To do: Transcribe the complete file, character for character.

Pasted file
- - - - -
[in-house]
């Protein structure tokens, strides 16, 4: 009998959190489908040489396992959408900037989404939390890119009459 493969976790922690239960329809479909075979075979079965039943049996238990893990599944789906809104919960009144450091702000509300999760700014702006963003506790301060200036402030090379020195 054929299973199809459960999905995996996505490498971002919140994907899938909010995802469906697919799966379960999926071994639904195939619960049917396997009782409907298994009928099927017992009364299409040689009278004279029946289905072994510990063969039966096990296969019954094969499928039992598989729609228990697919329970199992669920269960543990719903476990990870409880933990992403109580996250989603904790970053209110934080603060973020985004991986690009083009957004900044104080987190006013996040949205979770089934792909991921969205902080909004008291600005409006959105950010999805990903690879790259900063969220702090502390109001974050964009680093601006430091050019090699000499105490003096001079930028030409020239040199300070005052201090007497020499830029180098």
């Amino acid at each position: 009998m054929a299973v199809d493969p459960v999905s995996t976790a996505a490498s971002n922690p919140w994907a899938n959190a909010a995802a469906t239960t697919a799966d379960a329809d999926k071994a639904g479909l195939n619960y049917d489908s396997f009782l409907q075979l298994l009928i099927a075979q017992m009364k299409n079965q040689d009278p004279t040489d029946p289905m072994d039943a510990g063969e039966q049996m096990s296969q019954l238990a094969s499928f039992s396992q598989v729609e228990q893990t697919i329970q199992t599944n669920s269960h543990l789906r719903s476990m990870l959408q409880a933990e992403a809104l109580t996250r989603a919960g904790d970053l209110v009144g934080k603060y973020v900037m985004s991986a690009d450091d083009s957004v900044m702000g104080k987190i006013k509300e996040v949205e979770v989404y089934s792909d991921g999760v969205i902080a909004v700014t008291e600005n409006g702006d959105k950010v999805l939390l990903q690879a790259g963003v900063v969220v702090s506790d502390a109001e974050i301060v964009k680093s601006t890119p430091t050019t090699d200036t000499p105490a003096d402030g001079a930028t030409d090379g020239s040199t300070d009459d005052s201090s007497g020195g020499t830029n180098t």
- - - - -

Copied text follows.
[in-house]
């Protein structure tokens, strides 16, 4: 009998959190489908040489396992959408900037989404939390890119009459 493969976790922690239960329809479909075979075979079965039943049996238990893990599944789906809104919960009144450091702000509300999760700014702006963003506790301060200036402030090379020195 054929299973199809459960999905995996996505490498971002919140994907899938909010995802469906697919799966379960999926071994639904195939619960049917396997009782409907298994009928099927017992009364299409040689009278004279029946289905072994510990063969039966096990296969019954094969499928039992598989729609228990697919329970199992669920269960543990719903476990990870409880933990992403109580996250989603904790970053209110934080603060973020985004991986690009083009957004900044104080987190006013996040949205979770089934792909991921969205902080909004008291600005409006959105950010999805990903690879790259900063969220702090502390109001974050964009680093601006430091050019090699000499105490003096001079930028030409020239040199300070005052201090007497020499830029180098």
């Amino acid at each position: 009998m054929a299973v199809d493969p459960v999905s995996t976790a996505a490498s971002n922690p919140w994907a899938n959190a909010a995802a469906t239960t697919a799966d379960a329809d999926k071994a639904g479909l195939n619960y049917d489908s396997f009782l409907q075979l298994l009928i099927a075979q017992m009364k299409n079965q040689d009278p004279t040489d029946p289905m072994d039943a510990g063969e039966q049996m096990s296969q019954l238990a094969s499928f039992s396992q598989v729609e228990q893990t697919i329970q199992t599944n669920s269960h543990l789906r719903s476990m990870l959408q409880a933990e992403a809104l109580t996250r989603a919960g904790d970053l209110v009144g934080k603060y973020v900037m985004s991986a690009d450091d083009s957004v900044m702000g104080k987190i006013k509300e996040v949205e979770v989404y089934s792909d991921g999760v969205i902080a909004v700014t008291e600005n409006g702006d959105k950010v999805l939390l990903q690879a790259g963003v900063v969220v702090s506790d502390a109001e974050i301060v964009k680093s601006t890119p430091t050019t090699d200036t000499p105490a003096d402030g001079a930028t030409d090379g020239s040199t300070d009459d005052s201090s007497g020195g020499t830029n180098t």